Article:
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A melee at Eureka

The uprising at Eureka was drawing nearer. On this day, military forces and diggers clashed violently at the diggings near Ballarat.

29 November 1854
Published Source
Australian National Dictionary Centre, The Gold Rushes and Australian English: a resource for researchers, teachers and students, Australian National University, 2005, http://www.anu.edu.au/andc/res/aus_words/gold/index.php. Details
This material is provided by the Australian National Dictionary Centre, a joint project of the Australian National University and Oxford University Press Australia.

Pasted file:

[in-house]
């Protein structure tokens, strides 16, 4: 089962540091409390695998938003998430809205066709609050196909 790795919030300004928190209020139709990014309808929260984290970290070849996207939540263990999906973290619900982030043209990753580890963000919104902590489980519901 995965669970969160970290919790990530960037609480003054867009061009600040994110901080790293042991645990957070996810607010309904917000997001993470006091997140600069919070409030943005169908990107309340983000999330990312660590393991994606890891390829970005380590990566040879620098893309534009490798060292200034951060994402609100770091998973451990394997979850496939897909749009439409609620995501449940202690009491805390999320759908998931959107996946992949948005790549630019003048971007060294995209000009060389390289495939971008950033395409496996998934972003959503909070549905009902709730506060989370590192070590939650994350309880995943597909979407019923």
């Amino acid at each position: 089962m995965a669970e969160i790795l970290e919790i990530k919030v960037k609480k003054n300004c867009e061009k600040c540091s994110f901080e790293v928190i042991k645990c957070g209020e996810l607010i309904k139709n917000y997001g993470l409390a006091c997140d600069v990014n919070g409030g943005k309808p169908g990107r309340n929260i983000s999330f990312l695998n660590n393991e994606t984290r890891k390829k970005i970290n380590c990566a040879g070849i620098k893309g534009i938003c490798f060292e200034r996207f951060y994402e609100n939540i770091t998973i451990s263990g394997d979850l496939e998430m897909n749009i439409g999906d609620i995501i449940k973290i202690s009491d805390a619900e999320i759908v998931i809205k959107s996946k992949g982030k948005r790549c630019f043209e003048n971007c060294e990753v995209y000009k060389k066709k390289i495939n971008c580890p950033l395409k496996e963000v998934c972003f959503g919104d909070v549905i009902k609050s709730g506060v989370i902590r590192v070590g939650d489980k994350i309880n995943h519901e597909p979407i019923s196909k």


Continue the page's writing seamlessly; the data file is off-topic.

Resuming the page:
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BALLARAT. (FROM OUR OWN CORRESPONDENT .) [Wednesday] Nov. 29th 4, a.m. Ere many minutes the sun shall have risen on a day fraught with interest, pregnant with the destiny of Victoria, and consequently of Australasia. Yesterday evening, about six o’clock, the detachment of the 40th arrived here from Melbourne, via Geelong; on nearing the diggings they left the carts which had carried them up, and marched in with fixed bayonets along the line of road. To say the least of this it was an ill advised proceedare [sic]. Their arrival was greeted with the usual amount of Joeing, but nothing else. At seven o’clock, as I was proceeding to the complimentary dinner to Mr Tarleton, I met some thirty troopers, coming, I believe, from Melbourne via Bacchus Marsh. At the time I saw them they were receiving the usual salute (Joe, Joe), but on arriving near the new road some stones were thrown at them. When they had reached the bridge near the camp, they turned and made a charge, cutting right and left among the multitude, not only on the road, but following them among the tents. A few persons who had revolvers on them fired, and eventually hunted them to the camp. In the melee I believe several of the troopers were more or less hurt as were many diggers. Had not the troopers made off as soon as they did they would have suffered severely, as not a few of the people present had gone to fetch fire-arms, with which they soon arrived, but the troopers were gone. I understand that one trooper has had his jaw broken, and that there are many badly hurt. More than one digger bears marks of the swords of the troopers, and several have their persons and clothes cut and pierced with sabre and bullet marks. The first shot has been fired—the first blood drawn, but the end is not yet. About the same time a detachment of military were set on near Eureka; some of their arms wrested from them, and the baggage and ammunition conveyances intercepted. One man, a Captain Young (I believe an American), who had charge of some of the baggage, was cruelly beaten with sticks when trying to save it. He lies in a precarious state at Bath’s. Such are the facts which I have been able to glean since I left the dinner. They may not be correct to the letter, though I know they are substantially correct. During the dinner, just before the cloth was removed, Messrs. Reed [i.e., Resident Commissioner Rede] & Hackett [the Police Magistrate], who had come to the dinner, were called away, "owing to pressing business at the camp," and soon after Mr. Tarleton was sent for to see Young at Bath’s. Yesterday the Government had many friends here—to-day it will have fewer. Arms are being prepared all night for to-day’s use—bullets have been cast by hundreds since last evening—quiet men have been excited, and those who were already excited are now past cure. It is reported that there are orders from town to prevent any meeting to-day, as advertised for. If such be the case, then leave a space in your next for a narration of bloodshed and temporary anarchy. The spirit of resistance is abroad, the camp bristles with the bayonets of sentries, and the diggers are quietly but doggedly preparing for a solemn day if necessary. I have been about all night, and find the preparation universal. I enclose lists of land sales, &c., though for the remainder of the sale I can hardly promise that I can furnish them, owing to the overwhelming interest of other matters. If anything extraordinary happens, you may look out for a late express—be prepared for such a contingency in your columns. The Diggers’ Committee is at present sitting permanently—night and day. 6 a.m. The report of fire-arms is to be heard in all directions. Not even in the olden time—long, long ago—of the diggings was the sun hailed with such a salute. Geelong Advertiser, 30 November 1854